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McIntush, E.W. and Smith, M.F. (1998) Matrix Metalloproteinases and Tissue Inhibitors of Metalloproteinases in Ovarian Function. Reviews of Reproduction, 3, 23-30.
https://doi.org/10.1530/ror.0.0030023

has been cited by the following article:

  • TITLE: Matrix Metalloproteinases and Tissue Inhibitors of Matrix Metalloproteinases as Plasma Indicators of Bovine Cystic Ovarian Disease

    AUTHORS: K. F. Hentze, K. G. Younger, A. R. Menino

    KEYWORDS: MMP, TIMP, Cattle, Ovulation

    JOURNAL NAME: Natural Science, Vol.10 No.8, August 28, 2018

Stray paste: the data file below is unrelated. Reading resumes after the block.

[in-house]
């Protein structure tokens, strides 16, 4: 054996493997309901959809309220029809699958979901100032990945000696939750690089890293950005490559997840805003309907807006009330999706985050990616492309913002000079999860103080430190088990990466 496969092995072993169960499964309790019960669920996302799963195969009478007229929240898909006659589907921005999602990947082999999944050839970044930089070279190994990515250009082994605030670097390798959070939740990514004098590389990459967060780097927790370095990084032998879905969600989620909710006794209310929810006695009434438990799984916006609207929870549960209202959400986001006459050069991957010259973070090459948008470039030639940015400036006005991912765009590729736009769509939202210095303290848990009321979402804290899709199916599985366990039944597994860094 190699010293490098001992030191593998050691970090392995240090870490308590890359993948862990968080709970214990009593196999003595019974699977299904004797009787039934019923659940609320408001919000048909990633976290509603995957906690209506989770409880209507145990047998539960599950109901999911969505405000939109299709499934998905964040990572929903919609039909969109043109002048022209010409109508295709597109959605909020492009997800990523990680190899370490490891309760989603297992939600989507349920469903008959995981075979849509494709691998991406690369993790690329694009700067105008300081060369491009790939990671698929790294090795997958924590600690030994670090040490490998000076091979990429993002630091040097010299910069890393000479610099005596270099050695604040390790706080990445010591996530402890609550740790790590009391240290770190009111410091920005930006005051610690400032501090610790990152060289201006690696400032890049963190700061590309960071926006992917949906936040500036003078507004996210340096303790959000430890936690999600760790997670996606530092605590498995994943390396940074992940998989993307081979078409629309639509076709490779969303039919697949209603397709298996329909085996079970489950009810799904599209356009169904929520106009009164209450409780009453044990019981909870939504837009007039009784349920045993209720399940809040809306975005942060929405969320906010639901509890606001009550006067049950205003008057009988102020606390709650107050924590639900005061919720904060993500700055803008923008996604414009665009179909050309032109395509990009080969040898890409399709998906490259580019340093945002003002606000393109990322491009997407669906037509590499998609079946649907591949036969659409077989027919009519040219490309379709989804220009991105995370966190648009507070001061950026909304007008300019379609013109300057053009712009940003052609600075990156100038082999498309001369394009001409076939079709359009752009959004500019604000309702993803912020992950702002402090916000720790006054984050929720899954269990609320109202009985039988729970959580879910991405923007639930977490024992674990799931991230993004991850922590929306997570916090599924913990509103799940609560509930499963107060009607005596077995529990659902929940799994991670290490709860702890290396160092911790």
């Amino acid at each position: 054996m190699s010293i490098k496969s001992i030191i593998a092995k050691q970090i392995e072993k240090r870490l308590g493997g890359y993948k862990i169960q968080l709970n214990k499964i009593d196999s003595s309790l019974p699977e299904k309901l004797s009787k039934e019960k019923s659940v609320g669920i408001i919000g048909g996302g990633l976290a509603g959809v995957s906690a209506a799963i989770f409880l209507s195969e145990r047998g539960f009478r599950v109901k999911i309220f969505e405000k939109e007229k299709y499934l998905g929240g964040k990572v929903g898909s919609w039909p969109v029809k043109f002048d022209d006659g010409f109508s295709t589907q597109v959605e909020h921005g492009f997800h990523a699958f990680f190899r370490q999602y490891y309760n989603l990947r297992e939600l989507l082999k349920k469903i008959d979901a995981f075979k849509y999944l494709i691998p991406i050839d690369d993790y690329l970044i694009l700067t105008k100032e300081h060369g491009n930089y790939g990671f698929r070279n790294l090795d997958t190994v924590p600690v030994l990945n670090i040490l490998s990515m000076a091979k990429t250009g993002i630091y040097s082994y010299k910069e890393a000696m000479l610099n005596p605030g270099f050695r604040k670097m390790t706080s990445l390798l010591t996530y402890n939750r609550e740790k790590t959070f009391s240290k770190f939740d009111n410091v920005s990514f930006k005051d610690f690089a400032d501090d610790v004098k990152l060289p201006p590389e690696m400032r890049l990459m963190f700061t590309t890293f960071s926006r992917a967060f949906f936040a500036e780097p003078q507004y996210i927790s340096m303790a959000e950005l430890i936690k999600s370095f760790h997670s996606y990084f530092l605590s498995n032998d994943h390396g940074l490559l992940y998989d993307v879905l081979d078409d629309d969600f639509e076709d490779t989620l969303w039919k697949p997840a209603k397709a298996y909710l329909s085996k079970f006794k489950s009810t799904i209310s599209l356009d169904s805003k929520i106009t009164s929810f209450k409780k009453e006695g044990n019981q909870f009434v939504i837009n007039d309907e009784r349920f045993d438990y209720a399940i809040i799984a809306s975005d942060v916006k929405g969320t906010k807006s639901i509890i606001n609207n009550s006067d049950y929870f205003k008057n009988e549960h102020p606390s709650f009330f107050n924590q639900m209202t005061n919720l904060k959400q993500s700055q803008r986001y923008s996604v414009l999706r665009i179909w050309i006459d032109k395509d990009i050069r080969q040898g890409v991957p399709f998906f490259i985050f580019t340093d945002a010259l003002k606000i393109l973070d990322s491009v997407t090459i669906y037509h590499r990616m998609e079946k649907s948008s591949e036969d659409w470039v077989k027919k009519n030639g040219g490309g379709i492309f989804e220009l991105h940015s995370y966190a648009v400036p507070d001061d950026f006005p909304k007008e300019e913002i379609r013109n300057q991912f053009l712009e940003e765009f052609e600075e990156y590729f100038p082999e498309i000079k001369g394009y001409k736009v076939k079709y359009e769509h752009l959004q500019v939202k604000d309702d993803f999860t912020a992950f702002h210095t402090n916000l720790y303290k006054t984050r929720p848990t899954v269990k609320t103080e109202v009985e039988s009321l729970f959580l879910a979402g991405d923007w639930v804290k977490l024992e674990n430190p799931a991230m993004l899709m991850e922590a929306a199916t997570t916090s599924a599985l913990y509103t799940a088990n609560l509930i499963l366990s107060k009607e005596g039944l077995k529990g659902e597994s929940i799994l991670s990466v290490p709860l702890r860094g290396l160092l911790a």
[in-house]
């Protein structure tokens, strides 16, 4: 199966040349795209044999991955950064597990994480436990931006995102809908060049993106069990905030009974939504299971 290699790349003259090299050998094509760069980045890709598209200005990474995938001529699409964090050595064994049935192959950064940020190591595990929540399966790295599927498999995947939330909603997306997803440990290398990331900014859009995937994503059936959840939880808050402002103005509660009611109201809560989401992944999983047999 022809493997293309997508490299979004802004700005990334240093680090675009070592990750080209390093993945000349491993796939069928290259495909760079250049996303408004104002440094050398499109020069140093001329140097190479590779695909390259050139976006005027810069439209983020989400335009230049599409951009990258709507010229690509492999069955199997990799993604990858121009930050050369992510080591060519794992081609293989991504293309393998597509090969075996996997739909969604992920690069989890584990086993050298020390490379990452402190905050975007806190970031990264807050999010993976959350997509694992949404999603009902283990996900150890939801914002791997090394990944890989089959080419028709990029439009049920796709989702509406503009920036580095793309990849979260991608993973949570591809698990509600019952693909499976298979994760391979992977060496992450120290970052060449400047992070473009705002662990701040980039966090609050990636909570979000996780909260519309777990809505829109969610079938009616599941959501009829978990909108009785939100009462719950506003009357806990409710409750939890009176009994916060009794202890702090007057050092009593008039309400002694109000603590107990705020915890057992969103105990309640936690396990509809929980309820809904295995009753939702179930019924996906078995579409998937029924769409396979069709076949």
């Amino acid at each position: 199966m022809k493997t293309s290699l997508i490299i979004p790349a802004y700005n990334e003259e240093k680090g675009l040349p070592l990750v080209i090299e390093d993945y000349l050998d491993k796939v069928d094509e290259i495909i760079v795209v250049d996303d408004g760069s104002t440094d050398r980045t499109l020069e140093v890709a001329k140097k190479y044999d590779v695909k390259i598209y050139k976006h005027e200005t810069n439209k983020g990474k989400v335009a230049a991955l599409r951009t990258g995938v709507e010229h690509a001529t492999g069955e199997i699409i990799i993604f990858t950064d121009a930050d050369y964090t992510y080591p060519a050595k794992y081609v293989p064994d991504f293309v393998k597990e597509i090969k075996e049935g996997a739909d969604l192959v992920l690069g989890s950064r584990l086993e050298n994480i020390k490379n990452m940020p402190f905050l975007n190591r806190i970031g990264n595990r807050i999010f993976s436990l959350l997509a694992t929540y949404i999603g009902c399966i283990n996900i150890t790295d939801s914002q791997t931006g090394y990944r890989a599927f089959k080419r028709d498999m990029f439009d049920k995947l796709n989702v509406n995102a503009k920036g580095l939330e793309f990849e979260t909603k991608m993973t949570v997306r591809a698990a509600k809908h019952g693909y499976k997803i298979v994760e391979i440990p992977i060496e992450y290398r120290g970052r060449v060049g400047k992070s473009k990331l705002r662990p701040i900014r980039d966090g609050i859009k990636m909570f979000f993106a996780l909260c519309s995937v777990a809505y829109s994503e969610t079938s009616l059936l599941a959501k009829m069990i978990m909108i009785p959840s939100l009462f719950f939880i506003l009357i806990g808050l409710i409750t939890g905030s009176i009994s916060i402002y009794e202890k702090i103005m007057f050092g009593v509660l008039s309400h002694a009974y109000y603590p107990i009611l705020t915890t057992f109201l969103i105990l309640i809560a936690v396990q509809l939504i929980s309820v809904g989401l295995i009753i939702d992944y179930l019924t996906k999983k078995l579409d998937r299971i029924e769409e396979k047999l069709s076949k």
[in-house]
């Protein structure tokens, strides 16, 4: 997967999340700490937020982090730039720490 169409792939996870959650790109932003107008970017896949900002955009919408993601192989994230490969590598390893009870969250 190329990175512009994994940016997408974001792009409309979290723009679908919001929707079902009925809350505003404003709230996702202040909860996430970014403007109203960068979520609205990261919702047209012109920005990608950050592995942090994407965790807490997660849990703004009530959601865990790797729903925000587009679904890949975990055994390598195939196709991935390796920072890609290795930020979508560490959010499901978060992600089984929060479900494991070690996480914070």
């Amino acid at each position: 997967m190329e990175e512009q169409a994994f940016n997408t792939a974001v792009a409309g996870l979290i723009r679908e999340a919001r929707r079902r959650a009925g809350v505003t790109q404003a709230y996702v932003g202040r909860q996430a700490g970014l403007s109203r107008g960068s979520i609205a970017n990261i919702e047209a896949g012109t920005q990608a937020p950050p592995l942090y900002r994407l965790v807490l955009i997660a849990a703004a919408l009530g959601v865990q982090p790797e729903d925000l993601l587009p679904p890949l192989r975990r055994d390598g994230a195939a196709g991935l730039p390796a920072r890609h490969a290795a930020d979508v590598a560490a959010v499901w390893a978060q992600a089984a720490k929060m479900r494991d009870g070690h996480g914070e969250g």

ABSTRACT: Cystic ovarian disease (COD) is one of the main causes of infertility in dairy cattle and has a high economic impact on farmers. COD is caused by an endocrine imbalance within the hypothalamic-pituitary-ovarian axis preventing the mature Graafian follicle from ovulating. The cause at the molecular level is not well understood. However, the matrix metalloproteinases (MMP) and plasminogen activator/plasmin families of extracellular (ECM) matrix-degrading proteinases are involved in Graafian follicle breakdown and oocyte release in the ovulation process. Our research investigated the possibility of using plasma concentrations of MMP-2 and -9 and their natural tissue inhibitors (TIMP) -1 and -2 as prognostic indicators of COD. Plasma samples from cystic and non-cystic dairy cows were analyzed using ELISA. Although plasma concentrations of MMP-2 and -9 were greater and TIMP-2 was lower in non-cystic compared to cystic cows, no significant differences were observed in MMP-2 and -9 and TIMP-1 and -2 due to cyst status. However, the TIMP-1:MMP-9 and TIMP-2:MMP-2 molar ratios were greater, (P = 0.099) and (P = 0.038), respectively, in cystic compared to non-cystic cows, suggesting a proteolytic insufficiency in cows with COD that may be a contributing factor to the anovulatory pathology. These data may provide the groundwork for future research and development of tools for dairy farmers to selectively choose replacement heifers less likely to develop COD.